Over the course of the game you’ll take on many main quests along with plenty of side missions for other characters. This is a game with a ton of content just in the base version and that isn’t even talking about all the DLC that has been included here as well. Many of these side missions are a bit repetitive like just finding an item and bringing to someone but there are some pretty good ones here too. It can be a bit daunting as your available quests will quickly pile up and some of them take some time to finish. The world itself is huge and fun to explore with plenty of different biomes to see. There are forests, deserts, and much more full of enemies, animals, loot and treasure. If you find yourself needing to backtrack you can make use of the fast travel option to quickly get where you need to go. The loot system has also been changed in this version to make it so that anything you find will now more closely match your class.
The graphics and performance on the Nintendo Switch are naturally going to be the two areas where this port may be different from the other console versions that released last year. Playing the game docked on my TV I was surprised that it didn’t look a lot different from the version I played on my PlayStation 4 Pro. The art style still has that charm to it but as I said last year it wasn’t as big of a jump as I would’ve liked for this rather old game. I did notice some framerate issues at times though while playing docked which was unfortunate and what’s more, I didn’t seem to have these issues when playing it in portable mode. Of course, if you play like that the graphics aren’t quite as good and I also ran into issues with the text being a bit hard to read and with keeping up with everything on screen when I got into more intense fights. Load times are also a bit bothersome as they pop up when you go inside places in the game and they are quite long on the Switch. On the audio side of things, the game is a bit mixed as the soundtrack is awesome and really gets you in the mood during battles but the voice acting when talking to most characters in the game is rather average for the most part.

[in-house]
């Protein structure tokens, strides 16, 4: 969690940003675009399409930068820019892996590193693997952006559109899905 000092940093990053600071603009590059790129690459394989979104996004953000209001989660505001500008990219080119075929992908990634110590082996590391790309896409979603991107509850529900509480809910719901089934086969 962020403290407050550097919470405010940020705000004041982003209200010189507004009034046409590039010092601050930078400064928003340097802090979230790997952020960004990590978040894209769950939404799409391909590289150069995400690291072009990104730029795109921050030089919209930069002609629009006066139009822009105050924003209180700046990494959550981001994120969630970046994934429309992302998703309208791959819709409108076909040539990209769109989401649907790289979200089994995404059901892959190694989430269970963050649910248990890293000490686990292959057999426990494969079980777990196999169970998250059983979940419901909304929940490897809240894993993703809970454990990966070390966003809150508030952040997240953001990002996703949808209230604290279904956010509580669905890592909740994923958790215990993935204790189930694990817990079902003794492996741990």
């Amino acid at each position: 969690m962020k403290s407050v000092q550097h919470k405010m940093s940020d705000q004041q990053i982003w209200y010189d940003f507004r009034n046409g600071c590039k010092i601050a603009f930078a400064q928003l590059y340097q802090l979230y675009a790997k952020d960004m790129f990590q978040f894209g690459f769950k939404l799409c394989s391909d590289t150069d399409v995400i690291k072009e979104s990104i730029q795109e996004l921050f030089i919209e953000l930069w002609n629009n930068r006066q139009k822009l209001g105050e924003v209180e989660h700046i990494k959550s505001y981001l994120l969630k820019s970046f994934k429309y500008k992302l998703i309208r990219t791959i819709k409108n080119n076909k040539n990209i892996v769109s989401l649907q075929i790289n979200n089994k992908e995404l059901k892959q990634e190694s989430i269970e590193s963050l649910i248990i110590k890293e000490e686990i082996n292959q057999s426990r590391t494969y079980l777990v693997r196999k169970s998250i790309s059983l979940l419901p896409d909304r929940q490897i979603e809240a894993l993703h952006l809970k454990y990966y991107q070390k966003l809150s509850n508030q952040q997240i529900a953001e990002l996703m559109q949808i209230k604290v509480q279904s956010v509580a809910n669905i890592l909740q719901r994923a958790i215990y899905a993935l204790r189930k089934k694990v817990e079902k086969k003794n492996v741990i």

Kingdoms of Amalur: Re-Reckoning makes the jump to the Nintendo Switch and does so without feeling like much of a downgrade at all from the other versions that released last year. It doesn’t look or perform quite as well on the Switch as it does on the other platforms but you gain the ability to jump into this world portably to knock out a few quests here and there or level up your character. Several areas of the game show their age but Kingdoms of Amalur still offers up plenty of content for those who enjoy a good action RPG.
*Kingdoms of Amalur: Re-Reckoning is available now on PlayStation 4, Xbox One, Nintendo Switch, and PC. Reviewed on Nintendo Switch. Review copy provided by the publisher for this review.
Kingdoms of Amalur: Re-Reckoning$39.99
- Rich fantasy world full of dozens of hours of content
- Smooth, satisfying combat
- Freedom to build your class the way you want
- New balancing changes make it more enjoyable
- Switch version holds up visually when compared to the other console versions
- Graphics still show their age in places
- Load times are too long
- Some side quests are generic and repetitive
- Text and on-screen action can be hard to see in portable mode